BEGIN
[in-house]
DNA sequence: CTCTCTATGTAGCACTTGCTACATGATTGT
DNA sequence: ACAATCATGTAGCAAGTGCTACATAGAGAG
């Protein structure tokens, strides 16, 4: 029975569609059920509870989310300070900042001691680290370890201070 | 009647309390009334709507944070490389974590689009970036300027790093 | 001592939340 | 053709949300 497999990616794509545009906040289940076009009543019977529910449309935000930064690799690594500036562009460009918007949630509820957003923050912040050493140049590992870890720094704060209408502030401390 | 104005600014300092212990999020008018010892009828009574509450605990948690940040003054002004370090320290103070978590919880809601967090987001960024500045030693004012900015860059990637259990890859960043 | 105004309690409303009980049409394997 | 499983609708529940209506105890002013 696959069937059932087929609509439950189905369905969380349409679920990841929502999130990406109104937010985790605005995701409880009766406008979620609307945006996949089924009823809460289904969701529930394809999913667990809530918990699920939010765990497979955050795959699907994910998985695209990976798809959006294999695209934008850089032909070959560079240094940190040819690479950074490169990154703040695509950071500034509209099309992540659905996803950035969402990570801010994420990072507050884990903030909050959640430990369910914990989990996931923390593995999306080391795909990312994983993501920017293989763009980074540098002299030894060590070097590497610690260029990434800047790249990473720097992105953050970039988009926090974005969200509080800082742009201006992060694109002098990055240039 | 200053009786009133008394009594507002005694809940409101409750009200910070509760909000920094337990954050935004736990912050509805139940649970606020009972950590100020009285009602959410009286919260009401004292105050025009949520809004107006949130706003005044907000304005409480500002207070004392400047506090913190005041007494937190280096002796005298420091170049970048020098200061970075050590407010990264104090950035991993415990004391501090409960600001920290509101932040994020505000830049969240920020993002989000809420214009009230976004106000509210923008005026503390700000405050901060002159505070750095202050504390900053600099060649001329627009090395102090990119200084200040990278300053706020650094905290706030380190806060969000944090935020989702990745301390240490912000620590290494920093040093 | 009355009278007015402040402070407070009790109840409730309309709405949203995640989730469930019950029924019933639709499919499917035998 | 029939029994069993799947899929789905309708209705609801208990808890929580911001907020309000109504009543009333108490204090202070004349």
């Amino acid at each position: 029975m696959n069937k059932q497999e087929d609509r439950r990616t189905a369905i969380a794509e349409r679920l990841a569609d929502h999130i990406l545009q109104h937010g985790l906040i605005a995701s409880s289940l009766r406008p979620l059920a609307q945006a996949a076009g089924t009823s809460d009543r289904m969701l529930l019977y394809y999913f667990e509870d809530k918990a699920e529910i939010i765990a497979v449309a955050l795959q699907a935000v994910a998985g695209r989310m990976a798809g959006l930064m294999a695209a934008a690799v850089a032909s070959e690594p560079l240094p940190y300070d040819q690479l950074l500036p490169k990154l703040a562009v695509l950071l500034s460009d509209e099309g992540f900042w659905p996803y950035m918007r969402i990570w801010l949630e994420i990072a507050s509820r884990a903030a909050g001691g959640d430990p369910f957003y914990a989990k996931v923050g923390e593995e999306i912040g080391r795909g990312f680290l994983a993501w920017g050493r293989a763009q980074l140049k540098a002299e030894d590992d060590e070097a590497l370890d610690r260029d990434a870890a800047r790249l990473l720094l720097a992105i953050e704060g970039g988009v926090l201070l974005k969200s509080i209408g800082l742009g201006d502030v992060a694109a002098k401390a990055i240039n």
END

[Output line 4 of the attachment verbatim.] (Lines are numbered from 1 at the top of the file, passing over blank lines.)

């Protein structure tokens, strides 16, 4: 029975569609059920509870989310300070900042001691680290370890201070 | 009647309390009334709507944070490389974590689009970036300027790093 | 001592939340 | 053709949300 497999990616794509545009906040289940076009009543019977529910449309935000930064690799690594500036562009460009918007949630509820957003923050912040050493140049590992870890720094704060209408502030401390 | 104005600014300092212990999020008018010892009828009574509450605990948690940040003054002004370090320290103070978590919880809601967090987001960024500045030693004012900015860059990637259990890859960043 | 105004309690409303009980049409394997 | 499983609708529940209506105890002013 696959069937059932087929609509439950189905369905969380349409679920990841929502999130990406109104937010985790605005995701409880009766406008979620609307945006996949089924009823809460289904969701529930394809999913667990809530918990699920939010765990497979955050795959699907994910998985695209990976798809959006294999695209934008850089032909070959560079240094940190040819690479950074490169990154703040695509950071500034509209099309992540659905996803950035969402990570801010994420990072507050884990903030909050959640430990369910914990989990996931923390593995999306080391795909990312994983993501920017293989763009980074540098002299030894060590070097590497610690260029990434800047790249990473720097992105953050970039988009926090974005969200509080800082742009201006992060694109002098990055240039 | 200053009786009133008394009594507002005694809940409101409750009200910070509760909000920094337990954050935004736990912050509805139940649970606020009972950590100020009285009602959410009286919260009401004292105050025009949520809004107006949130706003005044907000304005409480500002207070004392400047506090913190005041007494937190280096002796005298420091170049970048020098200061970075050590407010990264104090950035991993415990004391501090409960600001920290509101932040994020505000830049969240920020993002989000809420214009009230976004106000509210923008005026503390700000405050901060002159505070750095202050504390900053600099060649001329627009090395102090990119200084200040990278300053706020650094905290706030380190806060969000944090935020989702990745301390240490912000620590290494920093040093 | 009355009278007015402040402070407070009790109840409730309309709405949203995640989730469930019950029924019933639709499919499917035998 | 029939029994069993799947899929789905309708209705609801208990808890929580911001907020309000109504009543009333108490204090202070004349």